Astronauts start spacewalk to wire up robot arm
Tuesday, April 24th 2001, 12:00 am
By: News On 6
SPACE CENTER, Houston (AP) _ Two astronauts on the space shuttle Endeavour ventured outside Tuesday for their second spacewalk to wire up a billion-dollar robot arm to its permanent new home at the international space station.
``Hello, sunshine,'' Canadian astronaut Chris Hadfield said as he and U.S. astronaut Scott Parazynski flew into sunrise nearly 240 miles over the Pacific Ocean just west of South America.
The astronauts exited Endeavour to connect power, data and video cables at the arm's ``hand'' that was plugged into a socket on the station on Monday. It will remain affixed there for the next year.
That hand secured itself to the station after the arm took its first 24-foot baby step from its 3,000-pound packing crate.
Hadfield and Parazynski wired up the arm through that crate during a seven-hour spacewalk on Sunday, but those cables were to be disconnected so the arm would get its power from the socket instead.
Other members of Endeavour's crew and the station crew on Tuesday started unloading 6,000 pounds of supplies from Italian-built cargo carrier Raffaello. The carrier hauled everything from food and clothes to racks to hold science experiments. Once unloaded, the carrier will be filled with trash and returned to Endeavour for the trip home.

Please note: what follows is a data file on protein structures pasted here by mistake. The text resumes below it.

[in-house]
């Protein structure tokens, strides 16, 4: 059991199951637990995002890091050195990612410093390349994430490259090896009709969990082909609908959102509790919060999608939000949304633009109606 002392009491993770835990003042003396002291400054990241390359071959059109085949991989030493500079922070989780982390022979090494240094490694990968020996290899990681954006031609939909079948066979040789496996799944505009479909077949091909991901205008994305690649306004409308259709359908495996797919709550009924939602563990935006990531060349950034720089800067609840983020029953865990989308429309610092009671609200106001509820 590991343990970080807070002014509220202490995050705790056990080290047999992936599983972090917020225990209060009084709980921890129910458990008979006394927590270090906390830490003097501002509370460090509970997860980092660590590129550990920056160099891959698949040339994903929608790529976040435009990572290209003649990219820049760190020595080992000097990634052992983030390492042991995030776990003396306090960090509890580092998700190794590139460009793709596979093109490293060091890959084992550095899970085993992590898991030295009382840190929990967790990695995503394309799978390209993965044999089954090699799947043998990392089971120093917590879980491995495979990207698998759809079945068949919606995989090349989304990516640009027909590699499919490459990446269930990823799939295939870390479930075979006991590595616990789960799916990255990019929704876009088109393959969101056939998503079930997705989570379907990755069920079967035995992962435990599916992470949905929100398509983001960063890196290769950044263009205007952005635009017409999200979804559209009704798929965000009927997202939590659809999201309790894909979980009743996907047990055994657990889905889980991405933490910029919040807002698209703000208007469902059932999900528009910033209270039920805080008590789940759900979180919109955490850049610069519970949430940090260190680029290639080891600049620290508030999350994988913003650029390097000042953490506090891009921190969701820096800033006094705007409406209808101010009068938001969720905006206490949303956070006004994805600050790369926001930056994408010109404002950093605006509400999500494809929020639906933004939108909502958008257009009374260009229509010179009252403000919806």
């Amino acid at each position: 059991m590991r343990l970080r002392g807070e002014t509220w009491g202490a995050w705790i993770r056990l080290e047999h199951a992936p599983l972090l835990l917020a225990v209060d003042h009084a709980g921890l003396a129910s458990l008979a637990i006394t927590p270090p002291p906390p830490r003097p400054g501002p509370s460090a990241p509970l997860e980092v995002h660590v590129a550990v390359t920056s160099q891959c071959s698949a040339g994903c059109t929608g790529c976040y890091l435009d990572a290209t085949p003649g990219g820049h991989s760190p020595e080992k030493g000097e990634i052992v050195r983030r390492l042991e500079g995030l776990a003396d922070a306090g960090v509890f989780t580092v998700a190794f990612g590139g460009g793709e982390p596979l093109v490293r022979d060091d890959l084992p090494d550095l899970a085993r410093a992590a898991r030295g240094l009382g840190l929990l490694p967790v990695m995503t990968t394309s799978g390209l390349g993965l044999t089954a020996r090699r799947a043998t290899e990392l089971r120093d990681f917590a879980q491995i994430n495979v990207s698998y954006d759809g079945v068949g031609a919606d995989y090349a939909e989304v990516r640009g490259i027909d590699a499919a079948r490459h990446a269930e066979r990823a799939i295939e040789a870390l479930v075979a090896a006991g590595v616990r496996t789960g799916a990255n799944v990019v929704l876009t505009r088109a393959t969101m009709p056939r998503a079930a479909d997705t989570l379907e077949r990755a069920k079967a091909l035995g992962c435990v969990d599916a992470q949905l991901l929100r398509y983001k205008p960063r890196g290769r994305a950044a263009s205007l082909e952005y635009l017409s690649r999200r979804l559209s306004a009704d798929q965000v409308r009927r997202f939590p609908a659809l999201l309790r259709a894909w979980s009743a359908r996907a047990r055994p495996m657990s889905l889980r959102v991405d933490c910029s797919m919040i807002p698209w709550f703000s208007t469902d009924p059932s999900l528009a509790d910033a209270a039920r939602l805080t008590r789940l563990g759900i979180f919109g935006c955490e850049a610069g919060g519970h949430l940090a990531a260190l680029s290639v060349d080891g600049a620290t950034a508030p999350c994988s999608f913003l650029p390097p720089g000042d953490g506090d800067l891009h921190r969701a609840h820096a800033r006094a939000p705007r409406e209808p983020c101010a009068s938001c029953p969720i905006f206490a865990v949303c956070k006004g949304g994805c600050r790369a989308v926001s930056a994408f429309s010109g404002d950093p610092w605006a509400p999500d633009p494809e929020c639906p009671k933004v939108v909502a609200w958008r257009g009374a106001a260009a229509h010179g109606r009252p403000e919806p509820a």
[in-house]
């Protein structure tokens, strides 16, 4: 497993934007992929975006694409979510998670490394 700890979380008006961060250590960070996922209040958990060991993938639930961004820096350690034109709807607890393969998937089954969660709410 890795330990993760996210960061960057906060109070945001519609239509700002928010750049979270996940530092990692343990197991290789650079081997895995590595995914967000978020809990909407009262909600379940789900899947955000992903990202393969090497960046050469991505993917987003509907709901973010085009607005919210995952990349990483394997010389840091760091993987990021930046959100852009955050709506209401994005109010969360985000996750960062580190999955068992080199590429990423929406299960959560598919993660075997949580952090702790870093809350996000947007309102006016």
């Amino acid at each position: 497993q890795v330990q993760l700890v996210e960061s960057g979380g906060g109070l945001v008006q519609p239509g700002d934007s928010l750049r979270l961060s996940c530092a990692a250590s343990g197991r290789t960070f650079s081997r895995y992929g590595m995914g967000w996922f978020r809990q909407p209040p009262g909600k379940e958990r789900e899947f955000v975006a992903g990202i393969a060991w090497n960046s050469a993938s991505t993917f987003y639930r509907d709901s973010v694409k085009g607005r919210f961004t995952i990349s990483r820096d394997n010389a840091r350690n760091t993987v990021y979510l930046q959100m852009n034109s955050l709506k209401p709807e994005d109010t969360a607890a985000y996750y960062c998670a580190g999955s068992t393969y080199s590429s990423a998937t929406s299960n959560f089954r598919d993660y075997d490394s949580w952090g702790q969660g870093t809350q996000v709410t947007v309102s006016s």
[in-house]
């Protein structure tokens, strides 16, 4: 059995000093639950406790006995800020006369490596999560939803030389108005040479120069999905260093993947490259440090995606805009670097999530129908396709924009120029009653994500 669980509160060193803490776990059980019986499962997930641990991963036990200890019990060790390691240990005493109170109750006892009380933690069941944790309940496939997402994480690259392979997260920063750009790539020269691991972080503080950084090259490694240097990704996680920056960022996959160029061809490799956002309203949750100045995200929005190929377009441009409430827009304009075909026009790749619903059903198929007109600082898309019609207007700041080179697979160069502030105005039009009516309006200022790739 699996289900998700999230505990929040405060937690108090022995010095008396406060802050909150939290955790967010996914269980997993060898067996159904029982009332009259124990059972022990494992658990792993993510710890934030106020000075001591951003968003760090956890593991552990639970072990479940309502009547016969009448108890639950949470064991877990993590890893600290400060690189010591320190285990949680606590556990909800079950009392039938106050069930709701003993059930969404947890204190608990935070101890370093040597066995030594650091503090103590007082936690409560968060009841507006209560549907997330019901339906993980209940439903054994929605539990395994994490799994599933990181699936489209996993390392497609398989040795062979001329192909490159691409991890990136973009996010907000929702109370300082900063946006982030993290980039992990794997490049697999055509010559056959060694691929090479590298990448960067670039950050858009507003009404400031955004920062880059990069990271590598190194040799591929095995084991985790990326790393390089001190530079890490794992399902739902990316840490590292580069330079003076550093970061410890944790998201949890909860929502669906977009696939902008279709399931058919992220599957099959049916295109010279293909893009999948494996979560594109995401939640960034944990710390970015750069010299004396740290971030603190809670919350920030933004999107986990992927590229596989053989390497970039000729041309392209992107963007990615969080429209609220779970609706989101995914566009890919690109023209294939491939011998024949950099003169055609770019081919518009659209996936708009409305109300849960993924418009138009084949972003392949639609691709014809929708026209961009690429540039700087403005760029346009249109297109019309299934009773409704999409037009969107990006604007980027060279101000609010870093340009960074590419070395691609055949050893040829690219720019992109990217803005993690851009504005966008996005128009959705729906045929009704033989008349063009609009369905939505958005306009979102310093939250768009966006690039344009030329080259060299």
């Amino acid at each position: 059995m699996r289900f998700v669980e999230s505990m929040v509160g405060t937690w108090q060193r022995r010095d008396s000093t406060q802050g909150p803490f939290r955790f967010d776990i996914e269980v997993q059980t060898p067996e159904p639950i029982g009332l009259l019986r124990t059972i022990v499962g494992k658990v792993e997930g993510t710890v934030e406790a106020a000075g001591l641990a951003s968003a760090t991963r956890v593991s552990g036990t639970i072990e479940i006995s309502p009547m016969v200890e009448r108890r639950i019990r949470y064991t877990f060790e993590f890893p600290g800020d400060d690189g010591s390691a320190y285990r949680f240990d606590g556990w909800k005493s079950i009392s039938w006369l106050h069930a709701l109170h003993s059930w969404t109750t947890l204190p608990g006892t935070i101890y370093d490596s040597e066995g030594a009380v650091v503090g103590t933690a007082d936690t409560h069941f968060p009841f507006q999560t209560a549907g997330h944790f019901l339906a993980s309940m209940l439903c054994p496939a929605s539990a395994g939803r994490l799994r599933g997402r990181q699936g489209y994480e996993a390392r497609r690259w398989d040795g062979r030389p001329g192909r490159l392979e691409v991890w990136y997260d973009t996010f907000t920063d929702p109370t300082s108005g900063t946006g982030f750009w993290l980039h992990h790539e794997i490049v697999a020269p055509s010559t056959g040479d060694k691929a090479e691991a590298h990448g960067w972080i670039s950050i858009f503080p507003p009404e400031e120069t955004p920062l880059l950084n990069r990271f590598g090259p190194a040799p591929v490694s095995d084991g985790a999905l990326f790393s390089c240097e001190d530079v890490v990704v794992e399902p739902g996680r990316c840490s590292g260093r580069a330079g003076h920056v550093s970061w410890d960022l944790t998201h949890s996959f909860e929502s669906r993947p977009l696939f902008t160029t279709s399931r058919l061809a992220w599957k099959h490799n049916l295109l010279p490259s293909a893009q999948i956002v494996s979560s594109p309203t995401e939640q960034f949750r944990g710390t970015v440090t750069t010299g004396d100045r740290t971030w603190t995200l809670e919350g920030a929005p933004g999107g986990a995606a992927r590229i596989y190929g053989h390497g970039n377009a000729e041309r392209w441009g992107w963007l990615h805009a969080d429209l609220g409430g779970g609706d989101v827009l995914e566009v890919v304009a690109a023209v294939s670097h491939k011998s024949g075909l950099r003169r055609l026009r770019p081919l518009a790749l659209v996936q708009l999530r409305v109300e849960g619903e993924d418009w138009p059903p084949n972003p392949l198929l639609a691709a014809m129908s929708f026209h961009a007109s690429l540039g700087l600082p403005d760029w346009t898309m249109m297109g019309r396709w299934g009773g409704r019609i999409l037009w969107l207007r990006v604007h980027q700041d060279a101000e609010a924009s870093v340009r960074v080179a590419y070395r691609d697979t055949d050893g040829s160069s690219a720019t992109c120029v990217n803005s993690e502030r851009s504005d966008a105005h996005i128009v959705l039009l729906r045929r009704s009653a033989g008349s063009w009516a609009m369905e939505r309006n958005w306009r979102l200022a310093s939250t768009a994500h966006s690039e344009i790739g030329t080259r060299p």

The 58-foot arm, built by Canada, will act as a high-tech construction crane, adding more pieces to the station over the next 15 to 20 years.
With two hands and seven joints, it will be able to move end over end _ leapfrogging over itself _ as more sockets are installed on the station, called Alpha. The limb's construction ability will cut down on the need for astronauts to do similar outside work during spacewalks.
The arm will hand off its packing crate Wednesday to a smaller 50-foot arm attached to Endeavour in an orbital handshake.
But its first big job will come in June, when it attaches a pressure chamber to Alpha. That chamber will allow station astronauts to conduct spacewalks without the aid of a shuttle.
The space station's three-member crew of Russian cosmonaut and commander Yuri Usachev and U.S. astronauts Susan Helms and Jim Voss met Endeavour's seven-man crew for the first time since the shuttle arrived Saturday to deliver the arm.
After exchanging hugs and snapping pictures, Helms and Voss manipulated the arm from a control center in the station.
It was the first time the 3,618-pound arm moved on its own. The arm could not support its own weight on Earth, where it had to be supported by a massive rig for testing.
Next year, a rail car will be added to the station to extend the arm's reach. In 2003, its hands will get fingers for increased dexterity.